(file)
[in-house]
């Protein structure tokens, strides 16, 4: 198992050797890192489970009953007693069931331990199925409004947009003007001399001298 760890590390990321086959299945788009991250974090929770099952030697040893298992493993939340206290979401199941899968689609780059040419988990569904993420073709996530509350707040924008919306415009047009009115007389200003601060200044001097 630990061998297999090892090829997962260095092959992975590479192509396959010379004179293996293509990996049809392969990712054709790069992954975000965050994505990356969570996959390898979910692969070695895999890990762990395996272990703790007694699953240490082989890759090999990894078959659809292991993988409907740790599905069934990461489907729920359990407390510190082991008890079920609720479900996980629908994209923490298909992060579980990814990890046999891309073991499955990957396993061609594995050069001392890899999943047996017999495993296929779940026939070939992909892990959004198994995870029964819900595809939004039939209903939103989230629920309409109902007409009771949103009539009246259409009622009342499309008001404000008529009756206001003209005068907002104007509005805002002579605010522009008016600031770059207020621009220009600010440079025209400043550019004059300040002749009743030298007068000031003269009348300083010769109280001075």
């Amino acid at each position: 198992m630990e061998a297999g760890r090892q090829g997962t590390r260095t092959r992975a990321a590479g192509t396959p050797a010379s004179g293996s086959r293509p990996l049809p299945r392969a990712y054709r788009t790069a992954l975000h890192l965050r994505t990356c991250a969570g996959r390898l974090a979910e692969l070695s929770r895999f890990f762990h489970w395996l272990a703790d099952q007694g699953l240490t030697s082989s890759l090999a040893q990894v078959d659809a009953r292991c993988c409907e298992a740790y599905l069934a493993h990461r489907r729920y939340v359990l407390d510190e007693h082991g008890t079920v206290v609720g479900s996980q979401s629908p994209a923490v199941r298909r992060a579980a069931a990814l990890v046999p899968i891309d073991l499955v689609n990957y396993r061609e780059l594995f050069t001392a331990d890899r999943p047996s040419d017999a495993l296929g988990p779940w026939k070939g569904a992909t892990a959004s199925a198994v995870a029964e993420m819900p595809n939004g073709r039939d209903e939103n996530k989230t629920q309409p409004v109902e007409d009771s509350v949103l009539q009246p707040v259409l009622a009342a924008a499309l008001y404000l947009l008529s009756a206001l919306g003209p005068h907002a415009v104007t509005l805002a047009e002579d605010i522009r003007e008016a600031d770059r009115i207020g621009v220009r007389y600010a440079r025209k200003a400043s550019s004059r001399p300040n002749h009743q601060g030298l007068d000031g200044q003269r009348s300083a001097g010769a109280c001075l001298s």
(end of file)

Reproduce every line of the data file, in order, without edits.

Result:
[in-house]
């Protein structure tokens, strides 16, 4: 198992050797890192489970009953007693069931331990199925409004947009003007001399001298 760890590390990321086959299945788009991250974090929770099952030697040893298992493993939340206290979401199941899968689609780059040419988990569904993420073709996530509350707040924008919306415009047009009115007389200003601060200044001097 630990061998297999090892090829997962260095092959992975590479192509396959010379004179293996293509990996049809392969990712054709790069992954975000965050994505990356969570996959390898979910692969070695895999890990762990395996272990703790007694699953240490082989890759090999990894078959659809292991993988409907740790599905069934990461489907729920359990407390510190082991008890079920609720479900996980629908994209923490298909992060579980990814990890046999891309073991499955990957396993061609594995050069001392890899999943047996017999495993296929779940026939070939992909892990959004198994995870029964819900595809939004039939209903939103989230629920309409109902007409009771949103009539009246259409009622009342499309008001404000008529009756206001003209005068907002104007509005805002002579605010522009008016600031770059207020621009220009600010440079025209400043550019004059300040002749009743030298007068000031003269009348300083010769109280001075």
């Amino acid at each position: 198992m630990e061998a297999g760890r090892q090829g997962t590390r260095t092959r992975a990321a590479g192509t396959p050797a010379s004179g293996s086959r293509p990996l049809p299945r392969a990712y054709r788009t790069a992954l975000h890192l965050r994505t990356c991250a969570g996959r390898l974090a979910e692969l070695s929770r895999f890990f762990h489970w395996l272990a703790d099952q007694g699953l240490t030697s082989s890759l090999a040893q990894v078959d659809a009953r292991c993988c409907e298992a740790y599905l069934a493993h990461r489907r729920y939340v359990l407390d510190e007693h082991g008890t079920v206290v609720g479900s996980q979401s629908p994209a923490v199941r298909r992060a579980a069931a990814l990890v046999p899968i891309d073991l499955v689609n990957y396993r061609e780059l594995f050069t001392a331990d890899r999943p047996s040419d017999a495993l296929g988990p779940w026939k070939g569904a992909t892990a959004s199925a198994v995870a029964e993420m819900p595809n939004g073709r039939d209903e939103n996530k989230t629920q309409p409004v109902e007409d009771s509350v949103l009539q009246p707040v259409l009622a009342a924008a499309l008001y404000l947009l008529s009756a206001l919306g003209p005068h907002a415009v104007t509005l805002a047009e002579d605010i522009r003007e008016a600031d770059r009115i207020g621009v220009r007389y600010a440079r025209k200003a400043s550019s004059r001399p300040n002749h009743q601060g030298l007068d000031g200044q003269r009348s300083a001097g010769a109280c001075l001298s």